On Signing 2-Year Contracts To Use Hand-Me-Down iPhone 3Gs
So an AT&T customer shows up at an AT&T Store with a first-generation iPhone and a hand-me-down iPhone 3G—a common enough scenario this week given that quite a few people are giving up their 3G units for the iPhone 3GS. “I’d like to upgrade the old iPhone to the new one,” the customer says, handing over two phones. “Sure,” says AT&T, “we can do that. But you’ll have to sign a brand new two-year service agreement.” “Wait, what?” the customer asks, “you’re not giving me a phone, I’m bringing my own, so why do I have to commit to two years of service?” “Sorry,” says AT&T, “that’s Apple’s policy.”
Such was the case over the past day as we went through the process of attempting to transform a 2007 iPhone owner into an iPhone 3G user. We were familiar with the obvious upgrade charges—the fees, the $10 additional data charge, and the $5 additional charge for text messaging—and we were willing to pay them to AT&T for a year. The goal was to let the existing customer spend that year using a hand-me-down iPhone 3G, paying $200 extra ($900 total) for faster service, and then switch her over to the inevitable 2010 iPhone. But that plan wasn’t going to work if a two-year commitment was required, and it made almost as much sense to get a brand new iPhone 3G at full subsidy instead.
Interestingly, AT&T claimed that this mandatory contract policy only applies to Apple’s products, not to other self-supplied hardware, for whatever reason. Could the issue be subsidies? No; the old iPhone 3G’s subsidy had been paid off when we upgraded to a 3GS, paid the higher than normal price, the early upgrader fee, the activation fee, and signed a brand new two-year contract. So the iPhone 3G was free and clear, ready to be handed down or even sold.
Since it can’t be handed down, perhaps “sold” is the way to go. Given the choice between signing another two-year AT&T contract, or unlocking the phone and selling it to an overseas buyer for use on a different network, it’s tempting to go the latter route.
Readers, what have you done with your iPhone or iPhone 3G units after upgrading to 3GS? Have you sold them, handed them down, or just tossed them in a drawer? What has your service provider tried to do if you’ve tried the hand-me-down route? We’d like to know.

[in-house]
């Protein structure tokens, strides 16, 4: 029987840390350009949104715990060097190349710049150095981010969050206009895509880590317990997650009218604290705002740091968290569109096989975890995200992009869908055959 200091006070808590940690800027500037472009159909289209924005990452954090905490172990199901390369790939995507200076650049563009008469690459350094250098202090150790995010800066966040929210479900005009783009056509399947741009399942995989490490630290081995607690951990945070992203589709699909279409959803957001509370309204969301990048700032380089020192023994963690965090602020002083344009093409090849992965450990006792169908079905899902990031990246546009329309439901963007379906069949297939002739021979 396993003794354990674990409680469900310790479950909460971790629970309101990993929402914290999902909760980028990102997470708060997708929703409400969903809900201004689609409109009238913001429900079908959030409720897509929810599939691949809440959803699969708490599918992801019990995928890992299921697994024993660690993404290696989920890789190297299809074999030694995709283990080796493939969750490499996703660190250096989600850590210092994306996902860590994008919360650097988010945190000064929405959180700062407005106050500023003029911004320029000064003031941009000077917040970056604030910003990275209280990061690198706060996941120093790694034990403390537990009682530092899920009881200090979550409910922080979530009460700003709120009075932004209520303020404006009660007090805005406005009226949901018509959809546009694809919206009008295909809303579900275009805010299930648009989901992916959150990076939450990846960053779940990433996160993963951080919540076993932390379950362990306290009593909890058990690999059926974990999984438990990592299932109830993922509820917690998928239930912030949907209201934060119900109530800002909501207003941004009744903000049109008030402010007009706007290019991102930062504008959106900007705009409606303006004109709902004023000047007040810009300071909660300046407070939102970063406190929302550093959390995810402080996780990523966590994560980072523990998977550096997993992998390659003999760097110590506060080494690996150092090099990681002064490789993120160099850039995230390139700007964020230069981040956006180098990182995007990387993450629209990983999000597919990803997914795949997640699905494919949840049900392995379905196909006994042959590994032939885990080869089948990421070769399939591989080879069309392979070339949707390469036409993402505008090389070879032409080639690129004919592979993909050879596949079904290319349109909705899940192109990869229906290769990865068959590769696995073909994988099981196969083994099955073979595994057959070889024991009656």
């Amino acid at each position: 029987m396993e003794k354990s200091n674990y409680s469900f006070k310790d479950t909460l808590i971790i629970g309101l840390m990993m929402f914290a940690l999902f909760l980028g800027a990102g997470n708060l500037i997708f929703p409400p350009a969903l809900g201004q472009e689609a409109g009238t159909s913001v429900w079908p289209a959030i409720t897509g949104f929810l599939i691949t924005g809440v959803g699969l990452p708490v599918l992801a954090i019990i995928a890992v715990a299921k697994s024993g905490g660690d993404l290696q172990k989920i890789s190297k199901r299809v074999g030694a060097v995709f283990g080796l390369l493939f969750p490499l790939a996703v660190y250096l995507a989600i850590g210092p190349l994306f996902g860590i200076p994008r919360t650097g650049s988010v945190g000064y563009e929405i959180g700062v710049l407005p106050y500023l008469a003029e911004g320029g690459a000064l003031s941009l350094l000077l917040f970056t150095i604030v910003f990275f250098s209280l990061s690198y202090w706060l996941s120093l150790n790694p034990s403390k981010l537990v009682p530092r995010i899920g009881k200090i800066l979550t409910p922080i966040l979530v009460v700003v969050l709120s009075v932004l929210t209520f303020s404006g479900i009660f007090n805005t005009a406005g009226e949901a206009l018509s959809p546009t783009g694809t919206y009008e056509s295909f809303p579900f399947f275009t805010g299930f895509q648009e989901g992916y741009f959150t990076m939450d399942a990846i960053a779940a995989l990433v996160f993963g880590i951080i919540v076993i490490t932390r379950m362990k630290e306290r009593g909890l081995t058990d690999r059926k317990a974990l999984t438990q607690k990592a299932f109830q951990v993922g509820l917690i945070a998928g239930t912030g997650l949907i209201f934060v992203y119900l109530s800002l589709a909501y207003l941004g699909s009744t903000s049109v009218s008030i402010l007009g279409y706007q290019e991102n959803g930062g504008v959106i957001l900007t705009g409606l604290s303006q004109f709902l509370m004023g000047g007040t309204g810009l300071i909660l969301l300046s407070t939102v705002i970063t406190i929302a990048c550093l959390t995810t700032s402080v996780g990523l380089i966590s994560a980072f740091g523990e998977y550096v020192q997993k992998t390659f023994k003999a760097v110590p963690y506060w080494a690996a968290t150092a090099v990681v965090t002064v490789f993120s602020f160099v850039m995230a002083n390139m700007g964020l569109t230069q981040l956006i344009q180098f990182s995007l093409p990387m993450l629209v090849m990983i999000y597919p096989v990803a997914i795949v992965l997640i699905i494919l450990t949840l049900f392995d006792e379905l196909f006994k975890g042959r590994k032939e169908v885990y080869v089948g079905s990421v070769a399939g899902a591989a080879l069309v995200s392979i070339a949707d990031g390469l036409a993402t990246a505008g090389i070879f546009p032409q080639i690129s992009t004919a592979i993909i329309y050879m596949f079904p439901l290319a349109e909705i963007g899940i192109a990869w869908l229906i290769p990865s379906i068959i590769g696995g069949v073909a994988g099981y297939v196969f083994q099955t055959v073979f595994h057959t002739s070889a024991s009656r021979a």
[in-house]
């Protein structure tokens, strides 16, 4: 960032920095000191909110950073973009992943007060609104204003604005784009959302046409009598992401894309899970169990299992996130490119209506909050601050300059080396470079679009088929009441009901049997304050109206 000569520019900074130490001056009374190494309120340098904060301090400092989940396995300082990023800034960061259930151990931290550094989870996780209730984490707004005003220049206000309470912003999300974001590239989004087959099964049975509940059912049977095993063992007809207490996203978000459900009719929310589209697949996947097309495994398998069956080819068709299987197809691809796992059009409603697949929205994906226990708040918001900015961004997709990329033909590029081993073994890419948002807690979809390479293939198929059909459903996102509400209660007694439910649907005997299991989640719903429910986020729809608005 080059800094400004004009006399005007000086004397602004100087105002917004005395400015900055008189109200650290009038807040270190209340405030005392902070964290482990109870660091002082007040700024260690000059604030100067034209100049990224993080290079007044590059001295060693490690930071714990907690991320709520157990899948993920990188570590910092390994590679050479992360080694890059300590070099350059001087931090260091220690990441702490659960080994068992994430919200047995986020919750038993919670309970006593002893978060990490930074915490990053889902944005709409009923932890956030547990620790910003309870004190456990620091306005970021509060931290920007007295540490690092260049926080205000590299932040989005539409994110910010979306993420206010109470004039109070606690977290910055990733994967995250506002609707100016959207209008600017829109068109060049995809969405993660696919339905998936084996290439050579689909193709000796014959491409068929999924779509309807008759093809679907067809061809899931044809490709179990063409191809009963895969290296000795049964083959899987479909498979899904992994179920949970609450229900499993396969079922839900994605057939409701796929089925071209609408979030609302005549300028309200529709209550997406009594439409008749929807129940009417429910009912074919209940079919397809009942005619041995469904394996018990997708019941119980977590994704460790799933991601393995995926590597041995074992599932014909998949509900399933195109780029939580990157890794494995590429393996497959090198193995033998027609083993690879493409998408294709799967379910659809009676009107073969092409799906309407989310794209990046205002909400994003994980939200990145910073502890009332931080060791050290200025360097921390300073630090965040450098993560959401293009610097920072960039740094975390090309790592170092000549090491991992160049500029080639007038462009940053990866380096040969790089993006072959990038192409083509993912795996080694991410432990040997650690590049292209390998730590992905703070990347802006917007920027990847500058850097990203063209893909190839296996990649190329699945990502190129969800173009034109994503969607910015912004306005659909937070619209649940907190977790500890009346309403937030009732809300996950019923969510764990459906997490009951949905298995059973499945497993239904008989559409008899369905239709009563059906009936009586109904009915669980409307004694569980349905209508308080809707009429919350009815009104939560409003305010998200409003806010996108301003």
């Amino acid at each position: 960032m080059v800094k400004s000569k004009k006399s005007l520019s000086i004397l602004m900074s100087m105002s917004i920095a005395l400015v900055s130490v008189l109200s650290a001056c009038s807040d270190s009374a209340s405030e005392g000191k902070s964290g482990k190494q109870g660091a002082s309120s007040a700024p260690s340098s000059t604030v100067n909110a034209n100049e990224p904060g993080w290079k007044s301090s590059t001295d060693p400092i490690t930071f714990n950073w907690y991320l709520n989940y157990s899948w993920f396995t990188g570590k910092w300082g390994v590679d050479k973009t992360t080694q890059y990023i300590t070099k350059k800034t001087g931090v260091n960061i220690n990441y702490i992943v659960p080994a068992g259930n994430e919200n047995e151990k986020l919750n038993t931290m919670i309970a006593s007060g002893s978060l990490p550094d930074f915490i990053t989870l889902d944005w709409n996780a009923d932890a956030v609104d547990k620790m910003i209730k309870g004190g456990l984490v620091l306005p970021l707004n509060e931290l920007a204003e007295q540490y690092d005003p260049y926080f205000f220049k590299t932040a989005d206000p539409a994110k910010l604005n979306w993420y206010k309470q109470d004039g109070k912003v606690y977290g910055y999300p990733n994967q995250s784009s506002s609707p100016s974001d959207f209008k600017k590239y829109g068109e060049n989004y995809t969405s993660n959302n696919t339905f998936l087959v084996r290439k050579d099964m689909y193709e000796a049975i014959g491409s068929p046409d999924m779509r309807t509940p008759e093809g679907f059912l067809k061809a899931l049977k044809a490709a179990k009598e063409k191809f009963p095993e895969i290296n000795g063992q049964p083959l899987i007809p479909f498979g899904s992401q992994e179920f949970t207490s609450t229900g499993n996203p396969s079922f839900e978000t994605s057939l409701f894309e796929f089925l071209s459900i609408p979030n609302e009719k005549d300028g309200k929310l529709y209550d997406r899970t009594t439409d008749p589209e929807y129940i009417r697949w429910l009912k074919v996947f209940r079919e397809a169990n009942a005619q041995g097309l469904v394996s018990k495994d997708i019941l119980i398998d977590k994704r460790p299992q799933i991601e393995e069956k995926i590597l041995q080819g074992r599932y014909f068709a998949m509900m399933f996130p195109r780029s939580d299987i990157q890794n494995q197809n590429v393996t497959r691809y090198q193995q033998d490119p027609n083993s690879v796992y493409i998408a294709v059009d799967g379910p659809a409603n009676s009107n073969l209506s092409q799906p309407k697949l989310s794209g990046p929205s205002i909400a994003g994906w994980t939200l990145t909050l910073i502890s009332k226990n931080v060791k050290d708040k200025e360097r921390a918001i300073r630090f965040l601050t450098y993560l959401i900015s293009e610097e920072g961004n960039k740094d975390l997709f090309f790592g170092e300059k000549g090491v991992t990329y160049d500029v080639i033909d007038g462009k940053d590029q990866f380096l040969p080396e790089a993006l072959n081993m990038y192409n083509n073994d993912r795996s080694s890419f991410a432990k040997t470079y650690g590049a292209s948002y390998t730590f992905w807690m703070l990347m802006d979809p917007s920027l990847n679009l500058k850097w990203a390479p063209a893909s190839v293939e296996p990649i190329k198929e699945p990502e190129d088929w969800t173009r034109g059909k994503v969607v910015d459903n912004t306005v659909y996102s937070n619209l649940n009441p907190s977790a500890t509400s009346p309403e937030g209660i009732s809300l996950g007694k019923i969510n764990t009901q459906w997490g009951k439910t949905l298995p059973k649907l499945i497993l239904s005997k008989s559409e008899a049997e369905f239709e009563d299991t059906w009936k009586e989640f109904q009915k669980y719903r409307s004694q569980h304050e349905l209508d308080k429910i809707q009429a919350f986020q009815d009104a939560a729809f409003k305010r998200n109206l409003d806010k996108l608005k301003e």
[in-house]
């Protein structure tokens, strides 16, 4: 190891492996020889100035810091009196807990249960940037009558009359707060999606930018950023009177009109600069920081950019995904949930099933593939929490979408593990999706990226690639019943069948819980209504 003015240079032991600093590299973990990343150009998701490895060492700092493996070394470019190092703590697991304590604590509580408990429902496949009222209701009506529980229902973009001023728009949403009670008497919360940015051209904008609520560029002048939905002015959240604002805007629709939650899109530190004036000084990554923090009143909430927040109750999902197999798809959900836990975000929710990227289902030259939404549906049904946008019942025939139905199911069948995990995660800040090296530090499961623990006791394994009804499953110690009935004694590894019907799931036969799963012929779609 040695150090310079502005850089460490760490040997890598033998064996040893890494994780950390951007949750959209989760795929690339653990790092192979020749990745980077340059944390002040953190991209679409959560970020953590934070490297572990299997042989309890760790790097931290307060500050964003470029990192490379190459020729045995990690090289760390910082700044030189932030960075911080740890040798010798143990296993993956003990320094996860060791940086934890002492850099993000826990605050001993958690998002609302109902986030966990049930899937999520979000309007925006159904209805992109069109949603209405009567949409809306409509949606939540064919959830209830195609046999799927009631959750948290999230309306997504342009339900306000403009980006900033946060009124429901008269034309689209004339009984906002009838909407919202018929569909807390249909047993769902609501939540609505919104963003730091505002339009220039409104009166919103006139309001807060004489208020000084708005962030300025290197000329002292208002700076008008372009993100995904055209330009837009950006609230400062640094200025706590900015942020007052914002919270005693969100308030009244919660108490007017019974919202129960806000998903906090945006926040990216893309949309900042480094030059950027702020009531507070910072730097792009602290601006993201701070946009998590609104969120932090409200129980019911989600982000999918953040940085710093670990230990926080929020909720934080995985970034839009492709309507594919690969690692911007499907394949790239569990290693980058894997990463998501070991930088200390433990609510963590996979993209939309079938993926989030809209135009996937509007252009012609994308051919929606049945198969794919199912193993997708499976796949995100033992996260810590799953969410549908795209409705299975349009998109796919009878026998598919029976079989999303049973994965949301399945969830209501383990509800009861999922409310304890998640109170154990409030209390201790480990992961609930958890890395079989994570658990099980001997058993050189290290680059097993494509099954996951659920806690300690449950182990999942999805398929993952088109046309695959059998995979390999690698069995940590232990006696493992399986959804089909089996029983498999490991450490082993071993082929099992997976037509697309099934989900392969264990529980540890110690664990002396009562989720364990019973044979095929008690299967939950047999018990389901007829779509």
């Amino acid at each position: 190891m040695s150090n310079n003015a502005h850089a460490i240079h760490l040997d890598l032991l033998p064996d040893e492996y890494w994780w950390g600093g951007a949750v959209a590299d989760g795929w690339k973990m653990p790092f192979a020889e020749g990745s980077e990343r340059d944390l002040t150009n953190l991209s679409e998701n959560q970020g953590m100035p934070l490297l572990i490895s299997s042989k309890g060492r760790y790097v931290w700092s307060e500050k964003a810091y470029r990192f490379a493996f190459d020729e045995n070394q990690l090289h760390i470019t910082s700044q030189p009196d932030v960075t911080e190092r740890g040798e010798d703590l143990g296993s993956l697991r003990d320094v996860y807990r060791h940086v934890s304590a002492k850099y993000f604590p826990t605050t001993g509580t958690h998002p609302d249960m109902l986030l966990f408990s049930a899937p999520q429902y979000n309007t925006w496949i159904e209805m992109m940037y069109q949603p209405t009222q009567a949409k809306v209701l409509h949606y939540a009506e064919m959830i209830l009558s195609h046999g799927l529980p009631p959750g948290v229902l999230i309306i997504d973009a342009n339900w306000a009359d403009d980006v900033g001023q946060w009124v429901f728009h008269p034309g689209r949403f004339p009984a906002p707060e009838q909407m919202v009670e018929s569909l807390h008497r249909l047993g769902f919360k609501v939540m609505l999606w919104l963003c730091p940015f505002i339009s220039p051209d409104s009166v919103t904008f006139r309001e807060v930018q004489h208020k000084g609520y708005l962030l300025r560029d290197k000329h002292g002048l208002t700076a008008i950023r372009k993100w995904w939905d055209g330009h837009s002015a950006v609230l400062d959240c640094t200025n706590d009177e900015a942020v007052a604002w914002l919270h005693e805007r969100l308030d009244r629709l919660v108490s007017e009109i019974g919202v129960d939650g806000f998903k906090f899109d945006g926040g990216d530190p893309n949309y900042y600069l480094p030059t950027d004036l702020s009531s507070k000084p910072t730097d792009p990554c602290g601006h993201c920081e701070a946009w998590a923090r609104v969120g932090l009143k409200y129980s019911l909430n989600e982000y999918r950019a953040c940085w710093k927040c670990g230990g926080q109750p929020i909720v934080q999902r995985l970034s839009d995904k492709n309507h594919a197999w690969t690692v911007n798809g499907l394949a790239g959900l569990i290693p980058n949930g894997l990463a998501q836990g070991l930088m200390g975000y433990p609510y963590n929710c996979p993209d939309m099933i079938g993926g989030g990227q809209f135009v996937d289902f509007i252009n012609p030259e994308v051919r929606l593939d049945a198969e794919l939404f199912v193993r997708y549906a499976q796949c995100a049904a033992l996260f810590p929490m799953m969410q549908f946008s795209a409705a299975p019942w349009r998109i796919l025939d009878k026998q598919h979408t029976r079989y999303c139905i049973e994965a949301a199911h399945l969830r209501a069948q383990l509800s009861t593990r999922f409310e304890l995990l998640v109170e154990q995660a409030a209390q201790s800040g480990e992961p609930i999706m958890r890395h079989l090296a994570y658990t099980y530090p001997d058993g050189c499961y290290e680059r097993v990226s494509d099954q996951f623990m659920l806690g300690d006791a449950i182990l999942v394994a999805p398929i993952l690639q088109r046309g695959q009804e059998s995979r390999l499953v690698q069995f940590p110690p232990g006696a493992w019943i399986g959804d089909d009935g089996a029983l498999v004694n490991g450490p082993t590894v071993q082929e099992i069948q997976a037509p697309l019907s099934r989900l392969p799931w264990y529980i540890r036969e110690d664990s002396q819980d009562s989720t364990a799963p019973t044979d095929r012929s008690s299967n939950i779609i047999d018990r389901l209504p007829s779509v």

If you have a comment, news tip, advertising inquiry, or coverage request, a question about iPods or accessories, or if you sell or market products, read iLounge's Comments + Questions policies before posting, and fully identify yourself if you do. We will delete comments containing advertising, astroturfing, trolling, personal attacks, offensive language, or other objectionable content, then ban and/or publicly identify violators. Wondering why we're talking about something other than iPods? Check the Archives: Backstage has been here and kicking it since 2004.
- Apple’s new ‘Echo rival’ may feature a camera
- Apple ‘working rapidly’ to extend Apple Pay to more countries
- Report: Apple’s Siri-based Amazon Echo competitor will be a new Apple TV
- Report: Apple SVP Eddy Cue proposed bid to buy Time Warner
- Beta testing for Pokémon GO begins in the U.S.
- Apple’s plan to open stores in India hits a snag (Update: India’s finance minister ratifies ruling)
- Apple looking into charging stations for electric cars
- Apple hires hint at improvements in encryption, health monitoring
- Hyundai adds CarPlay support to more vehicles
- Plaintiffs file new motion to keep ‘Error 53’ Touch ID lawsuit alive
- OtterBox Symmetry Series Hybrid Case for 12.9” iPad Pro
- Logitech Logi BASE Charging Stand for iPad Pro
- Twelve South TimePorter for Apple Watch
- August Doorbell Cam
- August Smart Lock HomeKit enabled + Smart Keypad
- ecobee3 HomeKit-enabled smart Wi-Fi thermostat
- Zagg Now Cam
- Yantouch EyE Portable Wireless Speaker
- Netatmo Wind Gauge
- Incipio Stashback for iPhone 6/6s
- Filling the Gap: A look at third-party HomeKit apps
- Instant Expert: Secrets & Features of tvOS 9.2
- Instant Expert: Secrets & Features of iOS 9.3
- Opinion: Why Apple needs a dedicated HomeKit app
- Inside the betas: What’s new in iOS 9.3 and tvOS 9.2 (Updated)
- Life with HomeKit: Our experiences with Apple’s home automation system
- Under the Radar: 10 ‘hidden’ details about the new Apple TV
- Instant Expert: Secrets & Features of iOS 9.0
- Under the Radar: A closer look at smaller iPhone 6s and iPhone 6s Plus changes
- A First Look at iOS 9’s Transit in Apple Maps (Updated for watchOS 2)